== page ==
HAROLD MABERN, the legendary pianist born in Memphis in 1936, makes a rare appearance in London, on January 21st at Ronnie Scott’s, with his regular trio. Above he plays his own classic tune Edward Lee (Lee Morgan’s first and middle names), from the 2003 album “Don’t Know Why” . It has many of the hallmarks of his very individual style of playing.
Sebastian Scotney interviewed him by telephone just before Christmas. Harold Mabern spoke with clarity and astonisingly sharp recall about some of the key phases in his career:
London Jazz News: Who’s in the trio you’re bringing to London?
Harold Mabern: I’m not bringing them, it’s the drummer Joe Farnsworth‘s Trio, he’s bringing me (laughs) and John Webber. I’ve been playing with these two men for the last 20 years off and on.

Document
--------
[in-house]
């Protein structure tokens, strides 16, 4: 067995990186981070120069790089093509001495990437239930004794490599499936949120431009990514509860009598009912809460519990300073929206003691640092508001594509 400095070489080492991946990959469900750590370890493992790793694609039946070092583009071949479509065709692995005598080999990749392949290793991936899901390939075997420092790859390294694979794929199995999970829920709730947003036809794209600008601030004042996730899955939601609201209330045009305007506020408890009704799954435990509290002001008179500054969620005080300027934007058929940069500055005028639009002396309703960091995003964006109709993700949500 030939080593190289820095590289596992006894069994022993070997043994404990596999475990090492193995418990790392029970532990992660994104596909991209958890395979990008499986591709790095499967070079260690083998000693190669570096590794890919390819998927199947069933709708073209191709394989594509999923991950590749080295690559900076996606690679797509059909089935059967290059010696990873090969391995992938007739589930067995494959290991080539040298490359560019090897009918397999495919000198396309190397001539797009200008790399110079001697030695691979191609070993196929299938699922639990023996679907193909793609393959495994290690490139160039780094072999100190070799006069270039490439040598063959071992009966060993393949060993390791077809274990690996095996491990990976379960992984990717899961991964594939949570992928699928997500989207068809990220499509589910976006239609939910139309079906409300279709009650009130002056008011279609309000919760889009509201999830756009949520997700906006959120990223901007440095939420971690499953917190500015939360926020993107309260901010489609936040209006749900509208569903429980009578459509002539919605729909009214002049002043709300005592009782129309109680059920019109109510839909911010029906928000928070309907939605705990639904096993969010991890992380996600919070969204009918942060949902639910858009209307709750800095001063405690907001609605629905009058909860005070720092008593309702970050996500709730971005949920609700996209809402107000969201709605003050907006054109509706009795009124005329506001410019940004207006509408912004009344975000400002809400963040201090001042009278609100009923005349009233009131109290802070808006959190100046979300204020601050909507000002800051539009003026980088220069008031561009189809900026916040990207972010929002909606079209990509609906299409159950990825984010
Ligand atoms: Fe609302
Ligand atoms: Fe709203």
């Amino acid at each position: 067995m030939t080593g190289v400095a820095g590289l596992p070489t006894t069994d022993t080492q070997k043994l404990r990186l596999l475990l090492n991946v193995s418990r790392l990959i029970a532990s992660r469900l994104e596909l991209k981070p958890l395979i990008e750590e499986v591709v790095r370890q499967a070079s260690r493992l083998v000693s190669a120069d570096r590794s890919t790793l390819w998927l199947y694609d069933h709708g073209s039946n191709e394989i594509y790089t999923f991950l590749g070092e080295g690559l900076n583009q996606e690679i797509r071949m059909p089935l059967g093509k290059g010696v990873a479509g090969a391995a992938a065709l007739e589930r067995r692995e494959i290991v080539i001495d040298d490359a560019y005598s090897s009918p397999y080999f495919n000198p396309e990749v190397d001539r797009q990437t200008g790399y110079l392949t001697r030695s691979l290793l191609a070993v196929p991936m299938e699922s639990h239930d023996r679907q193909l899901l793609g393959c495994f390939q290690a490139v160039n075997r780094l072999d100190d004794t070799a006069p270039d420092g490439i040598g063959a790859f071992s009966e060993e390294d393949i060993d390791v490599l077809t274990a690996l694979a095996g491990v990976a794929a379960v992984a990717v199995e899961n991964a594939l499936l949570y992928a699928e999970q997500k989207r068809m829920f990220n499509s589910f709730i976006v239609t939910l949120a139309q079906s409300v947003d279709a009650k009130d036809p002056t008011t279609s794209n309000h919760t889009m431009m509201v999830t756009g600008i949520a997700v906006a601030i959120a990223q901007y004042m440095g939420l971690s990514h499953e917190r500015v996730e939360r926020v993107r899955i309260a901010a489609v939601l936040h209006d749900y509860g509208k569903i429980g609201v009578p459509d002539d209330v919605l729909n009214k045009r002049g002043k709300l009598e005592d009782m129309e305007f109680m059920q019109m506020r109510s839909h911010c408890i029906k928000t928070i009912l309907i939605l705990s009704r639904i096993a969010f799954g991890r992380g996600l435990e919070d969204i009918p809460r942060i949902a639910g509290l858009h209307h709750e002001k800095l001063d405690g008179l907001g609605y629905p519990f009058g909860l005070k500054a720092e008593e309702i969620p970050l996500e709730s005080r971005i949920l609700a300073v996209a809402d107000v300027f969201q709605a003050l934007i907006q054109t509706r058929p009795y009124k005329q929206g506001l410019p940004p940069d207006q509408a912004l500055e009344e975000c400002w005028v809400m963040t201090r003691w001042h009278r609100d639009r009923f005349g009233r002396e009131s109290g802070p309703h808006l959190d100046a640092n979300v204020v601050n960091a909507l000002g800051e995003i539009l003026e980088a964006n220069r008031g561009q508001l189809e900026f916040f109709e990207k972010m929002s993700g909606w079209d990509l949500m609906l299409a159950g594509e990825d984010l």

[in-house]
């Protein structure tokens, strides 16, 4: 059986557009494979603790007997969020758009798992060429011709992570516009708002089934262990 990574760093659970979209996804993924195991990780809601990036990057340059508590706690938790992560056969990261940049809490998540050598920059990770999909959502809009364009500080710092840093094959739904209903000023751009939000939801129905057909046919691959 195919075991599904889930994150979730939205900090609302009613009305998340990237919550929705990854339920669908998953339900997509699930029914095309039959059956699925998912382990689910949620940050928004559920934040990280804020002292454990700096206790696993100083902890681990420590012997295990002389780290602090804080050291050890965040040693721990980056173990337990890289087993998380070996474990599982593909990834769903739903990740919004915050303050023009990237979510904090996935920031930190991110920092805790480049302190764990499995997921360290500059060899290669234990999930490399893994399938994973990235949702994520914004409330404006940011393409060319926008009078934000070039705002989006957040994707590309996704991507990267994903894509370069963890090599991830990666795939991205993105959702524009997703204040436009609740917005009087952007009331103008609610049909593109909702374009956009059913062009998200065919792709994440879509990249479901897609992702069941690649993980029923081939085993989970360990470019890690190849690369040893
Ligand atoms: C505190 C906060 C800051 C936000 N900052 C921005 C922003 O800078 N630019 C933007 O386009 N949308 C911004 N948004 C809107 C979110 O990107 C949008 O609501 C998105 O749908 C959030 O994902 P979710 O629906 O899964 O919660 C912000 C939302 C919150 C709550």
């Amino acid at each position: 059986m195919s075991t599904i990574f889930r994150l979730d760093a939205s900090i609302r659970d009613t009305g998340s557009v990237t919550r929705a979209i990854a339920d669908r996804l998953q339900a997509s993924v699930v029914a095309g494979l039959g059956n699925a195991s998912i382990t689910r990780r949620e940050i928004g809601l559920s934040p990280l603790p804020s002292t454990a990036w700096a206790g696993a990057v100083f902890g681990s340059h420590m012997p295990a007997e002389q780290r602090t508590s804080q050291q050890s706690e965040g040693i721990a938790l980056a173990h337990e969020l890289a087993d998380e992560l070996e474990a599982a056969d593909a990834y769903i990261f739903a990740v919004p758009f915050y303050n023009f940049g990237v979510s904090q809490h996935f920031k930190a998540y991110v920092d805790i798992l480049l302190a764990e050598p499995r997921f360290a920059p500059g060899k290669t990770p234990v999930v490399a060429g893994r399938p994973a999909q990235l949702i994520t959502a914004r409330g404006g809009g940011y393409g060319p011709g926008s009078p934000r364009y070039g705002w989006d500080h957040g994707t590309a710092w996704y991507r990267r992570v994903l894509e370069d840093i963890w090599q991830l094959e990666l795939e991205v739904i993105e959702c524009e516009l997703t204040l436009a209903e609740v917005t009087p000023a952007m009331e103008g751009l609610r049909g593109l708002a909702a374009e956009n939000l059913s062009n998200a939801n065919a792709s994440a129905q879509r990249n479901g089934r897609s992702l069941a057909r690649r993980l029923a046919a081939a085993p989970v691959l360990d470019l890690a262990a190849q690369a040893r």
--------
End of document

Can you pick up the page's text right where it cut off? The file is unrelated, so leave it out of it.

LJN: One biography says you were you a drummer before you were a pianist. Is that right?
HM: Not a drummer like in jazz I was playing drums in a marching band . That was in high school. I wanted to play an instrument so I switched to trumpet and I couldn’t get a sound, so I switched baritone horn, all that was all when I was in High School
LJN: So how old were you when you started the piano?
HM: I was fifteen-and -a-half nearly sixteen years old. I’m a self-taught piano player, I didn’t take music.
LJN: Your touch on the piano is like no one else’s.
HM: That’s because I listened to the right people, I listened Phineas Newborn Jr. and Ahmad Jamal, plus perhaps God-given talent. If I have a touch…. I appreciate the compliment but I never think about it like that . I just play the best way I can whenever I play
LJN: And you knew Ahmad Jamal, right?